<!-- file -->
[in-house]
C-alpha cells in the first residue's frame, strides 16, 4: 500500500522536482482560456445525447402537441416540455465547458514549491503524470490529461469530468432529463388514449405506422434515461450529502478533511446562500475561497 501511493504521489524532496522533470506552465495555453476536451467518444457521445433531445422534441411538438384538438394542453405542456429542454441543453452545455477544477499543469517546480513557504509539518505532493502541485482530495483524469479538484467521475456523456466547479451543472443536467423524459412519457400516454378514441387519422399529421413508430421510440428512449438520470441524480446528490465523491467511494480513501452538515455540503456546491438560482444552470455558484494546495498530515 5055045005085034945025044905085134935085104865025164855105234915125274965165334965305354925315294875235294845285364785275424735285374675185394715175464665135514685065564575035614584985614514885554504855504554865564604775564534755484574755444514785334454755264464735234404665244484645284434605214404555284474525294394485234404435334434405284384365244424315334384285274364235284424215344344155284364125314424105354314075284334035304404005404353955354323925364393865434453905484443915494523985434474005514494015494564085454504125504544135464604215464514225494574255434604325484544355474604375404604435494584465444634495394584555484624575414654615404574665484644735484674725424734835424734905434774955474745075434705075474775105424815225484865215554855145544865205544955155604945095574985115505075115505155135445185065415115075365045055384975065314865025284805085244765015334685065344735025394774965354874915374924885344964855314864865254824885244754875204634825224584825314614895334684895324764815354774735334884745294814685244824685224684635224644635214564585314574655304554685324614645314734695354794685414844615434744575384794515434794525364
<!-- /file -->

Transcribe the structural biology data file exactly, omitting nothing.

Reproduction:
[in-house]
C-alpha cells in the first residue's frame, strides 16, 4: 500500500522536482482560456445525447402537441416540455465547458514549491503524470490529461469530468432529463388514449405506422434515461450529502478533511446562500475561497 501511493504521489524532496522533470506552465495555453476536451467518444457521445433531445422534441411538438384538438394542453405542456429542454441543453452545455477544477499543469517546480513557504509539518505532493502541485482530495483524469479538484467521475456523456466547479451543472443536467423524459412519457400516454378514441387519422399529421413508430421510440428512449438520470441524480446528490465523491467511494480513501452538515455540503456546491438560482444552470455558484494546495498530515 5055045005085034945025044905085134935085104865025164855105234915125274965165334965305354925315294875235294845285364785275424735285374675185394715175464665135514685065564575035614584985614514885554504855504554865564604775564534755484574755444514785334454755264464735234404665244484645284434605214404555284474525294394485234404435334434405284384365244424315334384285274364235284424215344344155284364125314424105354314075284334035304404005404353955354323925364393865434453905484443915494523985434474005514494015494564085454504125504544135464604215464514225494574255434604325484544355474604375404604435494584465444634495394584555484624575414654615404574665484644735484674725424734835424734905434774955474745075434705075474775105424815225484865215554855145544865205544955155604945095574985115505075115505155135445185065415115075365045055384975065314865025284805085244765015334685065344735025394774965354874915374924885344964855314864865254824885244754875204634825224584825314614895334684895324764815354774735334884745294814685244824685224684635224644635214564585314574655304554685324614645314734695354794685414844615434744575384794515434794525364